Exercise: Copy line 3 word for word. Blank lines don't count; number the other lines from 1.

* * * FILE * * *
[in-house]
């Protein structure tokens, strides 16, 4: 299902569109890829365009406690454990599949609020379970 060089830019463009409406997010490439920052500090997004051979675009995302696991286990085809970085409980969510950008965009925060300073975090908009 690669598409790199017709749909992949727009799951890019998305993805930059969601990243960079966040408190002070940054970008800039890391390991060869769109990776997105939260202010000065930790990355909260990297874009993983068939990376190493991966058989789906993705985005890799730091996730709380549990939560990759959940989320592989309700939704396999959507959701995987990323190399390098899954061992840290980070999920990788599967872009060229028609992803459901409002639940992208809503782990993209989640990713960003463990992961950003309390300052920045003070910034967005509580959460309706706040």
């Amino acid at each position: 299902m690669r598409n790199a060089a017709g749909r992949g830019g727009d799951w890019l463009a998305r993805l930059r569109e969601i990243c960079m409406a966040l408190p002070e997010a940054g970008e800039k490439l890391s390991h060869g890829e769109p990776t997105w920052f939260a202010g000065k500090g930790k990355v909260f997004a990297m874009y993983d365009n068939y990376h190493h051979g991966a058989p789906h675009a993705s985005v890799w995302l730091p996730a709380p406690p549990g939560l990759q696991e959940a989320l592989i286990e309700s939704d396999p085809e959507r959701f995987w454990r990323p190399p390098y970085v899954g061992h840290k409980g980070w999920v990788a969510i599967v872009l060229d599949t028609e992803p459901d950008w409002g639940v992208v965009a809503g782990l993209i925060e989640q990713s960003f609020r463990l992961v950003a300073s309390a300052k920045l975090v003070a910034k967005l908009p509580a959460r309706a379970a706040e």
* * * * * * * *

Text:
């Amino acid at each position: 299902m690669r598409n790199a060089a017709g749909r992949g830019g727009d799951w890019l463009a998305r993805l930059r569109e969601i990243c960079m409406a966040l408190p002070e997010a940054g970008e800039k490439l890391s390991h060869g890829e769109p990776t997105w920052f939260a202010g000065k500090g930790k990355v909260f997004a990297m874009y993983d365009n068939y990376h190493h051979g991966a058989p789906h675009a993705s985005v890799w995302l730091p996730a709380p406690p549990g939560l990759q696991e959940a989320l592989i286990e309700s939704d396999p085809e959507r959701f995987w454990r990323p190399p390098y970085v899954g061992h840290k409980g980070w999920v990788a969510i599967v872009l060229d599949t028609e992803p459901d950008w409002g639940v992208v965009a809503g782990l993209i925060e989640q990713s960003f609020r463990l992961v950003a300073s309390a300052k920045l975090v003070a910034k967005l908009p509580a959460r309706a379970a706040e």